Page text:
As much as seventy percent of the human race will become obsolete within just three generations. Why? Because robotics technology is advancing at such a rapid pace that highly-capable humanoid robots with advanced vision recognition and motor coordination systems are going to take over most menial labor jobs.
Supporting this conclusion, a new study just released by Oxford scientists concludes that 47% of all jobs are "at risk" of being replaced by automation systems and robots in just one generation (roughly 20 years). But this is just the opening chapter of the robotics revolution that will rapidly make human labor all but obsolete.
In my estimation, over the next three generations (about 75 years), we will see humanoid robots take over nearly all traditional labor roles in society, including manufacturing, agriculture, construction, firefighting, food service and even community policing. Most of the physical work done today by humans will be turned over to humanoid-shaped robots built much the same way we are: two arms, two legs, two eyes and roughly the size and shape of a 5' 9" man.
This, in turn, will make virtually all human laborers obsolete. There will be no more need for people to pick crops, paint houses, clean windows, drive ambulances or even fight wars. Humanoid robots will take over every repetitious, dangerous, disgusting or boring task that humans currently tackle, from cleaning toilets and sweeping floors to driving taxis.
A fascinating new book is coming out on this very topic in just a few days. It's called Our Final Invention: Artificial Intelligence and the End of the Human Era by James Barrat. I've pre-ordered the book to make sure I get a copy when it's released on October 1. Obviously, I haven't read the book yet, but it sounds like it covers what I'm talking about right here: the end of an entire class of human beings as robots rise up and displace them.
Why a future full of robots may not be as rosy as you think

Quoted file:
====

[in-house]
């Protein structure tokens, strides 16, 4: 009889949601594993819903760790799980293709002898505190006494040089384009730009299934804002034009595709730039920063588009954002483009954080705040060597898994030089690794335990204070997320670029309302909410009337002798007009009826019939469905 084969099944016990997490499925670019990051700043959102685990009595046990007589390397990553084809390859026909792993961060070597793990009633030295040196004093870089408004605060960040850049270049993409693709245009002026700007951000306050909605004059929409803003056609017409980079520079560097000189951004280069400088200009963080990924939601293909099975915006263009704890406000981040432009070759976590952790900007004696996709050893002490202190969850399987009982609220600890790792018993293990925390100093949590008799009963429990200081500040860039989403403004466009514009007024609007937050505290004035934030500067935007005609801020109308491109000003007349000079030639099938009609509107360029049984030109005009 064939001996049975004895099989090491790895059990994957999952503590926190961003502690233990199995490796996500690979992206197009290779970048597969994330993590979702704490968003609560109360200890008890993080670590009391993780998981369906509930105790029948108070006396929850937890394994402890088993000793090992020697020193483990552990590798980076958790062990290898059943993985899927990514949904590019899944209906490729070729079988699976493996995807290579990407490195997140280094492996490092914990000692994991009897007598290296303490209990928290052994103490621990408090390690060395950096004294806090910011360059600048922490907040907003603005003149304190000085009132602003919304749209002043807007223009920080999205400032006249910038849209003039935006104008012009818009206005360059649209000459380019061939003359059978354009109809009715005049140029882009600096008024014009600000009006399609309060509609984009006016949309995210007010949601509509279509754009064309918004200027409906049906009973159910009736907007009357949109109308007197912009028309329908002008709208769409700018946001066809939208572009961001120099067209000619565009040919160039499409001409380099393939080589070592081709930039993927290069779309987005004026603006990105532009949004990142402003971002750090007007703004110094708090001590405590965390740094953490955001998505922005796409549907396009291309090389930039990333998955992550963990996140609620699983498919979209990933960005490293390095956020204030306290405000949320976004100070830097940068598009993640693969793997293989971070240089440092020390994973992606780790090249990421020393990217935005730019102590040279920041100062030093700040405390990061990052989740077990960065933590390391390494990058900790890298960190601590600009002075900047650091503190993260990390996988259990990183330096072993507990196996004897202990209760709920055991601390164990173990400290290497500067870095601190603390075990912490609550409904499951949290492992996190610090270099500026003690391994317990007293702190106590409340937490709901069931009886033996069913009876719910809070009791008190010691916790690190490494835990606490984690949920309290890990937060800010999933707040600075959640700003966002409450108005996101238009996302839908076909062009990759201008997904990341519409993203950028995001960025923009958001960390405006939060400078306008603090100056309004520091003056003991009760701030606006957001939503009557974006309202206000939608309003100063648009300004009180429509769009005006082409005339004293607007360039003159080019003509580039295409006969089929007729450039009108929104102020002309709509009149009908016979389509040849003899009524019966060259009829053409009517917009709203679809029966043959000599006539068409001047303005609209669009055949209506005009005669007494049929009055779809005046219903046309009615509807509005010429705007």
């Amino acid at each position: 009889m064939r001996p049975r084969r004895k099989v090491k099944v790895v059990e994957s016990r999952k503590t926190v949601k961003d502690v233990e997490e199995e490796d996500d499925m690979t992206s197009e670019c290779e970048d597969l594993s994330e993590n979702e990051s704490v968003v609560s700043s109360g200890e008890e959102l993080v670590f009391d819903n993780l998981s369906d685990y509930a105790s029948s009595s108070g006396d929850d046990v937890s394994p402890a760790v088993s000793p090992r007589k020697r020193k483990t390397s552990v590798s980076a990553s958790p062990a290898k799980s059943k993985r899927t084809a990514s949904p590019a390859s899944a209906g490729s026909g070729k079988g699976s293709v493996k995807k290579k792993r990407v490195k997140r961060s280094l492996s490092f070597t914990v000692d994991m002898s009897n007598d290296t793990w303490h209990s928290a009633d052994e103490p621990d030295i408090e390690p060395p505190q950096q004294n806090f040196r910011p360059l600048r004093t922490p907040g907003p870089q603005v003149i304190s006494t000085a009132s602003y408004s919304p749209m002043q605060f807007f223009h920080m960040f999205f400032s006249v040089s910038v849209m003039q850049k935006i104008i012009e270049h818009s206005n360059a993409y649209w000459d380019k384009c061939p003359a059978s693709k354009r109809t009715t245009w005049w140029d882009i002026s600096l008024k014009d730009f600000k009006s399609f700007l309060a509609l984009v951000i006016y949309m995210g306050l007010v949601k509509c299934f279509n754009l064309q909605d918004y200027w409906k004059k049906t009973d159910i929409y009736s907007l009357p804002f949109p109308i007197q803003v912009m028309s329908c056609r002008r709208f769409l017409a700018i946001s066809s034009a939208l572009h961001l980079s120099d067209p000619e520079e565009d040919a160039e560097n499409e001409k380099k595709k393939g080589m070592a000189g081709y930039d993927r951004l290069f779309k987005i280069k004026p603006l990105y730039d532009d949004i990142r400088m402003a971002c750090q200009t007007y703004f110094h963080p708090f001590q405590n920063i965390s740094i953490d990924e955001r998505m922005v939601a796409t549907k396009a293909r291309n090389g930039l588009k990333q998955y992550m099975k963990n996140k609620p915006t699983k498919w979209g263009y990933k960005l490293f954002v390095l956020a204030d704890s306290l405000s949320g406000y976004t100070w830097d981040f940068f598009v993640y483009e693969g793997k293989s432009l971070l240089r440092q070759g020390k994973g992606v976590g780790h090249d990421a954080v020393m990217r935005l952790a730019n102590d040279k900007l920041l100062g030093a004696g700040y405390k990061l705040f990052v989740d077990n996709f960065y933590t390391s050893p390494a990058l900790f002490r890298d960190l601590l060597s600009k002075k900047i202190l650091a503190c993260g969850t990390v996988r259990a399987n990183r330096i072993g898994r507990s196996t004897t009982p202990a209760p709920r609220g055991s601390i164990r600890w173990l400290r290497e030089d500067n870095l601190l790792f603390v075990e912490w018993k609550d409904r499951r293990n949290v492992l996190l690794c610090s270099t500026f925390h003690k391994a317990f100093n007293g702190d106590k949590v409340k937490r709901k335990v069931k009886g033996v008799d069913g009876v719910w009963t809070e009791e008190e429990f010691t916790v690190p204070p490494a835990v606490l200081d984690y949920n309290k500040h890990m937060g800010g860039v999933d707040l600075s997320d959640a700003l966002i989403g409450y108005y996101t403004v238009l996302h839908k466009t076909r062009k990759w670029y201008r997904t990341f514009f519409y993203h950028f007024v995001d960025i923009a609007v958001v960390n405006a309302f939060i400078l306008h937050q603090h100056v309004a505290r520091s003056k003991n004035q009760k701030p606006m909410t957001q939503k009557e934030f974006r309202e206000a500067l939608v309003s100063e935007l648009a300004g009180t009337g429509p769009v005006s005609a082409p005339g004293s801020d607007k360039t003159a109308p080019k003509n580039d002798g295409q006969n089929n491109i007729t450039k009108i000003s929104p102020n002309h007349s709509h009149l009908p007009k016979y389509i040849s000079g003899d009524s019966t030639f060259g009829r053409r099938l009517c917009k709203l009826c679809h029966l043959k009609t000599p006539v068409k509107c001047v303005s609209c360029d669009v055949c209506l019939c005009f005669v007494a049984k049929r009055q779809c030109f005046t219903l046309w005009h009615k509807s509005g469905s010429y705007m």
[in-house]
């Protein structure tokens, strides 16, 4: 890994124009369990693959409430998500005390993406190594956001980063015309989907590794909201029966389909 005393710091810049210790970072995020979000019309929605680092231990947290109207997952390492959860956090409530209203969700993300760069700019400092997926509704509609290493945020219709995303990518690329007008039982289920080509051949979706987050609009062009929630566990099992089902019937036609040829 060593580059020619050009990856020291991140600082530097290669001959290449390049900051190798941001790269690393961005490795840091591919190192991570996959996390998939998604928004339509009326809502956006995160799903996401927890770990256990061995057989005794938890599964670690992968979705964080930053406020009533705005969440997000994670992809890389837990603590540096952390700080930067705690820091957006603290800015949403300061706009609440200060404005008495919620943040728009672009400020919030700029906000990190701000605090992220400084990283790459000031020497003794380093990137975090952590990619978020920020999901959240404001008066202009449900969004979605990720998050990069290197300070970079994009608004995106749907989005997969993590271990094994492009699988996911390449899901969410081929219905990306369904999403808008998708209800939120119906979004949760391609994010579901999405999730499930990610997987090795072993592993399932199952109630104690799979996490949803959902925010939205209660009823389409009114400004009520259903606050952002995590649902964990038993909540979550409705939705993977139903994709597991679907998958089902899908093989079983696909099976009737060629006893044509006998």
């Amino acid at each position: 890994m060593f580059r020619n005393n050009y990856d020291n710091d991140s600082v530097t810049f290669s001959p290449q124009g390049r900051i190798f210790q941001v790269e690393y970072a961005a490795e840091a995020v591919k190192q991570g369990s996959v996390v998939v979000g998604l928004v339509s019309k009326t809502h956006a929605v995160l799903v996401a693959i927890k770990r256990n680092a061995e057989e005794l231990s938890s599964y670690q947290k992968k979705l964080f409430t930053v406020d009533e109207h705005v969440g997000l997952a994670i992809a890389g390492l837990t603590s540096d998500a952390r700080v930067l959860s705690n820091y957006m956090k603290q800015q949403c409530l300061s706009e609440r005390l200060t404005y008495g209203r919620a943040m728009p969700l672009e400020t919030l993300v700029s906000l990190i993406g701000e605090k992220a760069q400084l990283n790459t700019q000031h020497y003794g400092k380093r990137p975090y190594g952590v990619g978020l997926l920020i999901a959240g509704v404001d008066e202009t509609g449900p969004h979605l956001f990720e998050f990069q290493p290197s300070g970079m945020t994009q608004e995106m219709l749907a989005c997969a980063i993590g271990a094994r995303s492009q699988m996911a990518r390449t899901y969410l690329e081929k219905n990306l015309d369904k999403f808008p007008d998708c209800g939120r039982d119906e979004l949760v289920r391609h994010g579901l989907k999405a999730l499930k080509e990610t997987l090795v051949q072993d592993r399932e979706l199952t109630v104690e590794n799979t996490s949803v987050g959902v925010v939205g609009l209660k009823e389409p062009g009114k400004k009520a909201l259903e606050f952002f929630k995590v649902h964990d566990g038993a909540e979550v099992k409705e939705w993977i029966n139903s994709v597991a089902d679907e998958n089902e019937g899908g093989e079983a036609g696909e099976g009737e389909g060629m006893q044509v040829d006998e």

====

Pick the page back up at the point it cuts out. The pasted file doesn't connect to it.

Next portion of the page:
To the typical naive citizen, all this talk about robots taking over menial labor jobs sounds futuristic and exciting. "We can all sit back and relax!" they'll say. "The robots will do all the work for us!"
Except for just one thing: the only real reason laborer populations are tolerated by the rich and powerful who really control the world is because laborers are needed to run the economy. Someone needs to pick the crops, sweep the floors and do the dry cleaning, in other words. Once capable humanoid robots transition into all the jobs currently carried out by flesh-and-blood humans, there will be no further need for a large segment of the human population.
This, combined with the terrible cost the world population is accruing in terms of environmental destruction and use of dwindling resources, already has world leaders like Bill Gates talking about population control... also called "depopulation" solutions. Global depopulation technologies have been under development for decades, running the gamut from mild to aggressive. Here are the three main types of depopulation technologies that exist right now:
Depopulation technologies, from mild to aggressive
#1) Family planning - birth control, abortions and one-child policies that reduce population over time by limiting childbirth. This is seen by globalists as the most "humane" way to reduce global population because it does not require the actual killing of adult humans.